Years ago, when I was spending my first sentence in retail, the Gorge Burns/John Denver movie Oh God! did not spend a lot of time portraying Denver’s/Jerry Landers’s role as a store manager, but the couple of minutes on the screen were accurate.
In a slight twist to the OP’s request: I can’t think of any instructor I had in high school bearing any resemblance to the teaching style of Robin Williams in Dead Poets Society, or the plot which was not real on many levels, but the background scenes of a high school boarding school were right on.

This gardener thought Chauncey’s casual puttering around at the beginning of Being There cut it fair enough.

I’ve never really seen any realistic portrayal of workaday life as a civil (not criminal) lawyer.

The reality is that it’s 99% meticulous office work that generally doesn’t contain the drama necessary to sustain fiction. And where it does contain drama it’s often only dramatic if you understand a lot of background detail.

How about Better Call Saul?

The parts where he’s not scamming people, but instead actually acting as a lawyer, seem to focus a lot on how the job is mostly paperwork.

In fact, the “meticulous attention to detail” is even a major plot point, where he forges some paperwork, just to change one small detail, and goes through multiple versions to make sure it looks real.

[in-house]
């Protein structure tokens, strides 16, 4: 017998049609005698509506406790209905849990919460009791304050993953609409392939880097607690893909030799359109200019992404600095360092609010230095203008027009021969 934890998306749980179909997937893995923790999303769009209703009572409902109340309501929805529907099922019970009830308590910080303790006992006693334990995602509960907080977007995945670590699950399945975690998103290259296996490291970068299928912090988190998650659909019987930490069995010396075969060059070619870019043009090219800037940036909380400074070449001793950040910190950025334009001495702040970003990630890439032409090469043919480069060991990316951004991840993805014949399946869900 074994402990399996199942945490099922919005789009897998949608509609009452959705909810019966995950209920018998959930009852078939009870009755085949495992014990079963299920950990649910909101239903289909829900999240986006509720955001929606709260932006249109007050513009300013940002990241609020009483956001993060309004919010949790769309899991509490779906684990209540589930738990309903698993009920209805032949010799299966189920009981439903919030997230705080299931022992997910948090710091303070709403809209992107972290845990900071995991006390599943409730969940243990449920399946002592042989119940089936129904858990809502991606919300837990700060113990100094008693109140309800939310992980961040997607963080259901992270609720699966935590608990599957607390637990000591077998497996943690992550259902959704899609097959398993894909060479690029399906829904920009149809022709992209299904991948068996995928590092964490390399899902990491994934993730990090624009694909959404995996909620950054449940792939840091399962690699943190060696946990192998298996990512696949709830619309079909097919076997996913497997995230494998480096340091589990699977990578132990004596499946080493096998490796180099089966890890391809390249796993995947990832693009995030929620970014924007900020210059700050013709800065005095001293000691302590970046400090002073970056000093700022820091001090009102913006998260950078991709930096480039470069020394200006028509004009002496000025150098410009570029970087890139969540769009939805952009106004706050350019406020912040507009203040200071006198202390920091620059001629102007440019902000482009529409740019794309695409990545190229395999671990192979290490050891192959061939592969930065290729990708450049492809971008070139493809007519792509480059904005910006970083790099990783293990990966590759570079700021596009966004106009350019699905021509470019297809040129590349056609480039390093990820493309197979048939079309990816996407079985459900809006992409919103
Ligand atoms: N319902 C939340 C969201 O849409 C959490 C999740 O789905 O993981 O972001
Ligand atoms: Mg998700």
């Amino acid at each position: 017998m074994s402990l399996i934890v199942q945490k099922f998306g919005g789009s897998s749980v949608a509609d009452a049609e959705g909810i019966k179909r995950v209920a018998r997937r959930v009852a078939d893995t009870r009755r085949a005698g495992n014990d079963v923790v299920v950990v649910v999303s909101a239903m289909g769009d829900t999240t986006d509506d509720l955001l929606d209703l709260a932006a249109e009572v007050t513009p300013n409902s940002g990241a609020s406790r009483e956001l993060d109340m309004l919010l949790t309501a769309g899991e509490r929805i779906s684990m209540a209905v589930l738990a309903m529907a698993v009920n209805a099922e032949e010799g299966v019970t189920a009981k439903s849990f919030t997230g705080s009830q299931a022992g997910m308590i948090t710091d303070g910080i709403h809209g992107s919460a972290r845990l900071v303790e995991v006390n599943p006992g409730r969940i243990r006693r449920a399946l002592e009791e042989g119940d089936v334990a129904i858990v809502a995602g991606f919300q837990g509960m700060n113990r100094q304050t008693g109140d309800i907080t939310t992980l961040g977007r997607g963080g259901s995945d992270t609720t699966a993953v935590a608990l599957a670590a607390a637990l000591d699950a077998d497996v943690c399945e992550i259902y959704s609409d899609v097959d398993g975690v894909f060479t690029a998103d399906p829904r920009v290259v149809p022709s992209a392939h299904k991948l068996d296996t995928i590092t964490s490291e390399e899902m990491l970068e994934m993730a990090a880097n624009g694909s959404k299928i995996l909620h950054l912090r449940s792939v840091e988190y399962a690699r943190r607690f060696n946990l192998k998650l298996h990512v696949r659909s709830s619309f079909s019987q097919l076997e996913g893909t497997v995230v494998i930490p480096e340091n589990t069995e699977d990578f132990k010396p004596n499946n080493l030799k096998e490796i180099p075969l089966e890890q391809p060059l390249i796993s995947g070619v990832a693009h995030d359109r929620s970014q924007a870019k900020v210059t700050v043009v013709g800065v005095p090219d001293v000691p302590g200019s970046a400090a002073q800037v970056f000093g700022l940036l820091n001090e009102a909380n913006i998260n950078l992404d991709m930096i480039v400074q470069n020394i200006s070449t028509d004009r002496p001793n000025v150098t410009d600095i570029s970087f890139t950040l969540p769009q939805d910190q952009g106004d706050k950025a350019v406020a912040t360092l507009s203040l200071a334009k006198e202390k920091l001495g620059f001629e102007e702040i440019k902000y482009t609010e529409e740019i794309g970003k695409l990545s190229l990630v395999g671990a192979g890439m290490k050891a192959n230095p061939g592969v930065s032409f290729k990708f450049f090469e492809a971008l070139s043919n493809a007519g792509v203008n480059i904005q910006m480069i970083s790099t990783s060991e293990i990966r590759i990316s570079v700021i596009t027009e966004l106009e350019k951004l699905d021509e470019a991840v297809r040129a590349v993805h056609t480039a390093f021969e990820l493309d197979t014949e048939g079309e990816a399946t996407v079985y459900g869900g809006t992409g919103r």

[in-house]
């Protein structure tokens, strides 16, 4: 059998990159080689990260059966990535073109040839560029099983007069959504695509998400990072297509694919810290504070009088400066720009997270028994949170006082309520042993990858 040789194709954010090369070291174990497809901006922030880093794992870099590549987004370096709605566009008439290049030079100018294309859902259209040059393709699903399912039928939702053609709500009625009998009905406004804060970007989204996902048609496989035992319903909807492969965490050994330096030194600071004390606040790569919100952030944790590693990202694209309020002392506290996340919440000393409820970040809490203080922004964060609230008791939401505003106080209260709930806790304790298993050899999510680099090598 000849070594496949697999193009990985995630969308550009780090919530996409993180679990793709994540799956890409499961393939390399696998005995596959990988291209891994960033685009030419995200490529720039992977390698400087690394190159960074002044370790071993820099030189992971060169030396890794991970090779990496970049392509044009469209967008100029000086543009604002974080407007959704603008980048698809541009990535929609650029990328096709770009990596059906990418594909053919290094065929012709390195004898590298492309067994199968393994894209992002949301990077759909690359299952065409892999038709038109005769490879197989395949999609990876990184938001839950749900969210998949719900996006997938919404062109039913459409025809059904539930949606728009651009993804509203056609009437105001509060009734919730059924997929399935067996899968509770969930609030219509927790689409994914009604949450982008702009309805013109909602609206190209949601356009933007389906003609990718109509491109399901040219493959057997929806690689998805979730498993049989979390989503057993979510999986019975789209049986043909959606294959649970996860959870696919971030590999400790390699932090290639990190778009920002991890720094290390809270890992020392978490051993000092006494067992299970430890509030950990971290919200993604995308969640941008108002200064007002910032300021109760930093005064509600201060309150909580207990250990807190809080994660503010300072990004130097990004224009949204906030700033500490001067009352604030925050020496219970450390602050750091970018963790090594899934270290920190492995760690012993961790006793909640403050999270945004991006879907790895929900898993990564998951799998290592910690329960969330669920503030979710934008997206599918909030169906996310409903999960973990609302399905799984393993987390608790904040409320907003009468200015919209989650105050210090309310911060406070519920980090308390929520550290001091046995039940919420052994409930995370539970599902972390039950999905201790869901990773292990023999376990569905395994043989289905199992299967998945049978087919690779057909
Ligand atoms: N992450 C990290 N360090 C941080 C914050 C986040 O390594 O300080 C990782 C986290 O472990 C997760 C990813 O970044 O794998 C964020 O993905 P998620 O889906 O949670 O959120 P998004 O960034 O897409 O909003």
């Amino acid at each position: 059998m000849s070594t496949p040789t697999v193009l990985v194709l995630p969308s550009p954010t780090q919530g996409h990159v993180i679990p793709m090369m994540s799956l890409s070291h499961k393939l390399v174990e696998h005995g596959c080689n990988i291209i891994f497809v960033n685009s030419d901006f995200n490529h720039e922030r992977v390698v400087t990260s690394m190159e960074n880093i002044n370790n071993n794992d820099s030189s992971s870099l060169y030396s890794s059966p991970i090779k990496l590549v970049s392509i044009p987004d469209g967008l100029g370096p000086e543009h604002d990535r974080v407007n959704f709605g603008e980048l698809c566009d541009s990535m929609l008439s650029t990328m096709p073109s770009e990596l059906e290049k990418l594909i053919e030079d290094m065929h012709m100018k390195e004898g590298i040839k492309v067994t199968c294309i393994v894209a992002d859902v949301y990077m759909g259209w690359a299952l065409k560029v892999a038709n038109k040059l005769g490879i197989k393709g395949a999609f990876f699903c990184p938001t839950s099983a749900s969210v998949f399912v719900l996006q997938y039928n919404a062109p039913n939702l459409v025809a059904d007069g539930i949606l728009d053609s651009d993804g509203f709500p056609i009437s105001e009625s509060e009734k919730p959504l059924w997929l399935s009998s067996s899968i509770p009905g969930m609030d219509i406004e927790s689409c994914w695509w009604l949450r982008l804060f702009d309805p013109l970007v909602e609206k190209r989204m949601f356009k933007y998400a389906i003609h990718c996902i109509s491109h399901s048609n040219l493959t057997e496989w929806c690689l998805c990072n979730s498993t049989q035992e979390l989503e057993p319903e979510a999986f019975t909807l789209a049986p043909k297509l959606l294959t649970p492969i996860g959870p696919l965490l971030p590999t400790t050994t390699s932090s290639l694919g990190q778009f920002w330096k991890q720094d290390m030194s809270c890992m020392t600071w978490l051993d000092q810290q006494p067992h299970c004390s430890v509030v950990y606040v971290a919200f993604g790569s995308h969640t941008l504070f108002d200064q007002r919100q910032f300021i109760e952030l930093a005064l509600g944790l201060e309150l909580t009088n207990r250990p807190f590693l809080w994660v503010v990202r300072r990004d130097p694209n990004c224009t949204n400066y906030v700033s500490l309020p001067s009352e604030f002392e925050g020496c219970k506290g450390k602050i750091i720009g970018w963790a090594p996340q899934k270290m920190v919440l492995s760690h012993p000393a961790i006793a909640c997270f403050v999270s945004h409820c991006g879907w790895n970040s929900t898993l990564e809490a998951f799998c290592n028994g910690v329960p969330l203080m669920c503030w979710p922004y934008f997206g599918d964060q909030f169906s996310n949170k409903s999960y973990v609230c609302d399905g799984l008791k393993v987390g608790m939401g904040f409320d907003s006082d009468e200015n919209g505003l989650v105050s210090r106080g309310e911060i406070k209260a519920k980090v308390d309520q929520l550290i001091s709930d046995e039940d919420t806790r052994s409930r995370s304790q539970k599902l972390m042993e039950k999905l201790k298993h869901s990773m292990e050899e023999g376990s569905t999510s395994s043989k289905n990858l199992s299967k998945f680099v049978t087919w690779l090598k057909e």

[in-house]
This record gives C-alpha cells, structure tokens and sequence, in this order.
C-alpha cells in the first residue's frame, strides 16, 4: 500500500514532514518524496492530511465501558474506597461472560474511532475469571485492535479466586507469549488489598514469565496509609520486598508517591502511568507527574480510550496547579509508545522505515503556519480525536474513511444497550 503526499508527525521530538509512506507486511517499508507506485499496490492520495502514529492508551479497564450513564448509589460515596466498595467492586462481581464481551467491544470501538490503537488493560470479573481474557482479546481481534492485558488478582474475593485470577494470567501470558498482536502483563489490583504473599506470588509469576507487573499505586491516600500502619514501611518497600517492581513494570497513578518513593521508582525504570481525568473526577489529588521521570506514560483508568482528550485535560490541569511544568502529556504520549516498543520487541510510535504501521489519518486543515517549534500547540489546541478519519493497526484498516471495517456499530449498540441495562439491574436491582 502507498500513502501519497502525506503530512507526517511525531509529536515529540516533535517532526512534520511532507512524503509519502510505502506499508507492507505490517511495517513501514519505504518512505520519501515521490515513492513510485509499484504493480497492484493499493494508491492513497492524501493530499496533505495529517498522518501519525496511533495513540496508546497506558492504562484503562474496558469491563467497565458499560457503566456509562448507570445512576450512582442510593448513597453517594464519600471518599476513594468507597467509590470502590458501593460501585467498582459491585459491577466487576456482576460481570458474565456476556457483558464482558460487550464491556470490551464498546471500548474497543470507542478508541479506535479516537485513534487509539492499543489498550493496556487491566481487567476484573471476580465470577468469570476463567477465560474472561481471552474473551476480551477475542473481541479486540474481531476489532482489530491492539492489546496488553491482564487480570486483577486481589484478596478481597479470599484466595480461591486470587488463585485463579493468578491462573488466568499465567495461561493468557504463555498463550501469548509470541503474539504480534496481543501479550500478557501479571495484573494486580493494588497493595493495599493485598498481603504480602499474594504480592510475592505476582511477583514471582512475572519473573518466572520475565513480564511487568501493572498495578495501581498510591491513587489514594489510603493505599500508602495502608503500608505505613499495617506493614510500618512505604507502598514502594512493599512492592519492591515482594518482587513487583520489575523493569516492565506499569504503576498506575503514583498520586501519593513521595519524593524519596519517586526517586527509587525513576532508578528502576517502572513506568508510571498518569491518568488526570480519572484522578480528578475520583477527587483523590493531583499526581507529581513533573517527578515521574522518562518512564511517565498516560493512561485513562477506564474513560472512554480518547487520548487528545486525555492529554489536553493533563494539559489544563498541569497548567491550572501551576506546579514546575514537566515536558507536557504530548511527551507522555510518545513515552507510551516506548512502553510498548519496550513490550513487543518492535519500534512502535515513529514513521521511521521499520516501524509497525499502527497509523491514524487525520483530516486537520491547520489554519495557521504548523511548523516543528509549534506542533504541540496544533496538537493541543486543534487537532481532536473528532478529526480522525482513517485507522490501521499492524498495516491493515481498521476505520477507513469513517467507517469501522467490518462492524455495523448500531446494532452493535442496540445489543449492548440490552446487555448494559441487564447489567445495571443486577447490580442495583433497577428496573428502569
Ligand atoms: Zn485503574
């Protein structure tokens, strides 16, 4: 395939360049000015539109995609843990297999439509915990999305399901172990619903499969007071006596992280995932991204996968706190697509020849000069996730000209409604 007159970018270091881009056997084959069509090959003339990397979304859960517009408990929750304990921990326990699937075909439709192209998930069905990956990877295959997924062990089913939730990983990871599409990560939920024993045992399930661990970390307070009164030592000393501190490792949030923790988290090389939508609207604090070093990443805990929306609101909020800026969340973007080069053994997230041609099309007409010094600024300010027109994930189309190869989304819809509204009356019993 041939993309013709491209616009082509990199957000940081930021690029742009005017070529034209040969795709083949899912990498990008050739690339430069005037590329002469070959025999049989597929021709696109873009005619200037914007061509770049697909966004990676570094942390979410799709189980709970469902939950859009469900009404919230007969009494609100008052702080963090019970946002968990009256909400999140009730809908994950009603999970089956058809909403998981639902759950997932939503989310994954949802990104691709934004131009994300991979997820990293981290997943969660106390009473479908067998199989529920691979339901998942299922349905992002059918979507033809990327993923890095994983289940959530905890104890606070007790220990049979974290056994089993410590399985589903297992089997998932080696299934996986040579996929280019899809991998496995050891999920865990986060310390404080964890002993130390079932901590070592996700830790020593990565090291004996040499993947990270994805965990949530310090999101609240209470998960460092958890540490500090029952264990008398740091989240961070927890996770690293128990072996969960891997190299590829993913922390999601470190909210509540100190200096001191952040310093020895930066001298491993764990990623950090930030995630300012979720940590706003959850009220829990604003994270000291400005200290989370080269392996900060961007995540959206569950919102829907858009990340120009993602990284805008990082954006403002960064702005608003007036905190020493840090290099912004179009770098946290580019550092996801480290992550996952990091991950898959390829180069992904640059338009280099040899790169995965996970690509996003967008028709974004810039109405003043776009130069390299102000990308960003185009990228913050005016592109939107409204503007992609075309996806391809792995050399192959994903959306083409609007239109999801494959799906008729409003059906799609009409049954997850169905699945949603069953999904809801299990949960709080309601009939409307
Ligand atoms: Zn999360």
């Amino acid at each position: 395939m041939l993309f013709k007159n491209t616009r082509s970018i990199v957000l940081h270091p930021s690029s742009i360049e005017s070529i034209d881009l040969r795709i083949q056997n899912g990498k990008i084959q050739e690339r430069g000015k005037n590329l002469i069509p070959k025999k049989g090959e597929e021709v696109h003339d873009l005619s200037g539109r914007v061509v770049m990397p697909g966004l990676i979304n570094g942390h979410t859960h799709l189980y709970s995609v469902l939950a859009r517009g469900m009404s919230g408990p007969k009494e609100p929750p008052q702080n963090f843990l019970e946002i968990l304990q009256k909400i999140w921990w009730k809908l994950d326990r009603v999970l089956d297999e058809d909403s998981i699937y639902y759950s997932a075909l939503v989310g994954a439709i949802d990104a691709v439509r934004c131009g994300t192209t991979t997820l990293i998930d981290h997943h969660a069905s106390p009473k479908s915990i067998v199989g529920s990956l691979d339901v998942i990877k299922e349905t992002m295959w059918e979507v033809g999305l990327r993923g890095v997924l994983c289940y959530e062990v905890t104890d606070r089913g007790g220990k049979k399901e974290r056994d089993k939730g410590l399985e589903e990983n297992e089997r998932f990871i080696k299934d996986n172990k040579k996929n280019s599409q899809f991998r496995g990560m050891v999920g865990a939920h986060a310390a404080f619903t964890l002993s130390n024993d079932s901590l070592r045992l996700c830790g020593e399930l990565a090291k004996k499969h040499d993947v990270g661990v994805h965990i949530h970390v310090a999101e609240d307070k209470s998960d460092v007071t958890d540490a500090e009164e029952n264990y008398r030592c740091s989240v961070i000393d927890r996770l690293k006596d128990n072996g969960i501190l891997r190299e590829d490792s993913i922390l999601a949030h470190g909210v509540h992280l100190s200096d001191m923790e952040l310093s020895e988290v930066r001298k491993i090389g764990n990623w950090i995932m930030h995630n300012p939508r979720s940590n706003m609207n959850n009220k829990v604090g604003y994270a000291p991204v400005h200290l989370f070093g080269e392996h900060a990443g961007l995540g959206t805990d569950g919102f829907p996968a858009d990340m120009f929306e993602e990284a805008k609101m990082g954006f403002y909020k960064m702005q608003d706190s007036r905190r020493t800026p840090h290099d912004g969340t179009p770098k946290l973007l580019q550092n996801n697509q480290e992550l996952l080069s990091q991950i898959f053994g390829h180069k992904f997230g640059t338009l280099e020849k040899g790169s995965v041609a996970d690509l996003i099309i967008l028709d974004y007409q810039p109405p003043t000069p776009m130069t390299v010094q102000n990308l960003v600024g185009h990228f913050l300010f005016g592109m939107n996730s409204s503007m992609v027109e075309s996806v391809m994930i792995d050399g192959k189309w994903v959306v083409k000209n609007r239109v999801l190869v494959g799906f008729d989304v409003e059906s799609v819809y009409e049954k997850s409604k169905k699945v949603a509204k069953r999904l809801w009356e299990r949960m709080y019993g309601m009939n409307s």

As a former locksmith I notice bad/bullshit lockpicking when I see it. The vast majority of people don’t notice or care, but I do.

A few instances where the actors knew, or were taught, the proper way:

Midnight Run: Robert De Niro’s character uses a tension wrench and a snap pick, a type of manual “auto” lockpick.

Terminator 2: When Linda Hamilton is in the institution she steals a paper clip that she then uses to open her hand restraints and then on the door. She accurately uses both a tension wrench and a pick. (in reality it would be extremely difficult with just a standard paper clip, but not impossible; it’s unlikely to impossible she could do it in a just few seconds, though)

Undercover Blues: Kathleen Turner uses the proper tools in the proper order.

What is never realistic is that lockpicking in movies and TV is always 100% effective. Not only do they always succeed, they almost always do it the first try, in seconds. I realize nobody wants to watch somebody fumble around with a lock for 10 minutes, but in reality, lockpicking usually takes a while and your odds of success are 50/50 at best.